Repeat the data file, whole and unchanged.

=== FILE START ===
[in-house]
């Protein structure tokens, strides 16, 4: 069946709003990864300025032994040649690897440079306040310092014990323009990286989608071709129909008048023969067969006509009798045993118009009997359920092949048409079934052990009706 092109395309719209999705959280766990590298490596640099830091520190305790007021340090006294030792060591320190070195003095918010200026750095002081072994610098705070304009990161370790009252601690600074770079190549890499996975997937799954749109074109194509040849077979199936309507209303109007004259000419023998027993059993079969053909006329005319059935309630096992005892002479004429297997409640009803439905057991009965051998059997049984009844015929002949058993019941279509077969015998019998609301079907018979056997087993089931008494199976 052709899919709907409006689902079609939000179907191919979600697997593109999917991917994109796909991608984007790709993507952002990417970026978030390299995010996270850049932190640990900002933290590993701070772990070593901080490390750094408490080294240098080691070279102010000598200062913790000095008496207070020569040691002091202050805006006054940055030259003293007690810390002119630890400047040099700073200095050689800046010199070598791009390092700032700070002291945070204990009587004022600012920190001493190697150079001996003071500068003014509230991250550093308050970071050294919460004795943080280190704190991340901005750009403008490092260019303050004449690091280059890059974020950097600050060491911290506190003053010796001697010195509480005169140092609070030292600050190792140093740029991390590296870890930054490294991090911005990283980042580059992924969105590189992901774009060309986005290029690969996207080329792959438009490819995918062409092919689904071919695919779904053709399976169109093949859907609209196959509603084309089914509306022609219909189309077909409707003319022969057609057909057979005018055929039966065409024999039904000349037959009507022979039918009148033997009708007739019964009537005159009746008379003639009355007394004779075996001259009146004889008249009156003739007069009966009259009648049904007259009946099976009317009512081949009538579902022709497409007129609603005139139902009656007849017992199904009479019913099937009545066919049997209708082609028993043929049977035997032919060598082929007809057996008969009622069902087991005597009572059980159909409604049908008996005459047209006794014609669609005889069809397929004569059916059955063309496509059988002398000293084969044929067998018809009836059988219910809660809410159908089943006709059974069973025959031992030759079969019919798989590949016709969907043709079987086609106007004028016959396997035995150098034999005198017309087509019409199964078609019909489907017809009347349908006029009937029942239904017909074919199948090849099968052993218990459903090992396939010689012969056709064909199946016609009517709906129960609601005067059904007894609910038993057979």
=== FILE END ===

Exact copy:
[in-house]
């Protein structure tokens, strides 16, 4: 069946709003990864300025032994040649690897440079306040310092014990323009990286989608071709129909008048023969067969006509009798045993118009009997359920092949048409079934052990009706 092109395309719209999705959280766990590298490596640099830091520190305790007021340090006294030792060591320190070195003095918010200026750095002081072994610098705070304009990161370790009252601690600074770079190549890499996975997937799954749109074109194509040849077979199936309507209303109007004259000419023998027993059993079969053909006329005319059935309630096992005892002479004429297997409640009803439905057991009965051998059997049984009844015929002949058993019941279509077969015998019998609301079907018979056997087993089931008494199976 052709899919709907409006689902079609939000179907191919979600697997593109999917991917994109796909991608984007790709993507952002990417970026978030390299995010996270850049932190640990900002933290590993701070772990070593901080490390750094408490080294240098080691070279102010000598200062913790000095008496207070020569040691002091202050805006006054940055030259003293007690810390002119630890400047040099700073200095050689800046010199070598791009390092700032700070002291945070204990009587004022600012920190001493190697150079001996003071500068003014509230991250550093308050970071050294919460004795943080280190704190991340901005750009403008490092260019303050004449690091280059890059974020950097600050060491911290506190003053010796001697010195509480005169140092609070030292600050190792140093740029991390590296870890930054490294991090911005990283980042580059992924969105590189992901774009060309986005290029690969996207080329792959438009490819995918062409092919689904071919695919779904053709399976169109093949859907609209196959509603084309089914509306022609219909189309077909409707003319022969057609057909057979005018055929039966065409024999039904000349037959009507022979039918009148033997009708007739019964009537005159009746008379003639009355007394004779075996001259009146004889008249009156003739007069009966009259009648049904007259009946099976009317009512081949009538579902022709497409007129609603005139139902009656007849017992199904009479019913099937009545066919049997209708082609028993043929049977035997032919060598082929007809057996008969009622069902087991005597009572059980159909409604049908008996005459047209006794014609669609005889069809397929004569059916059955063309496509059988002398000293084969044929067998018809009836059988219910809660809410159908089943006709059974069973025959031992030759079969019919798989590949016709969907043709079987086609106007004028016959396997035995150098034999005198017309087509019409199964078609019909489907017809009347349908006029009937029942239904017909074919199948090849099968052993218990459903090992396939010689012969056709064909199946016609009517709906129960609601005067059904007894609910038993057979």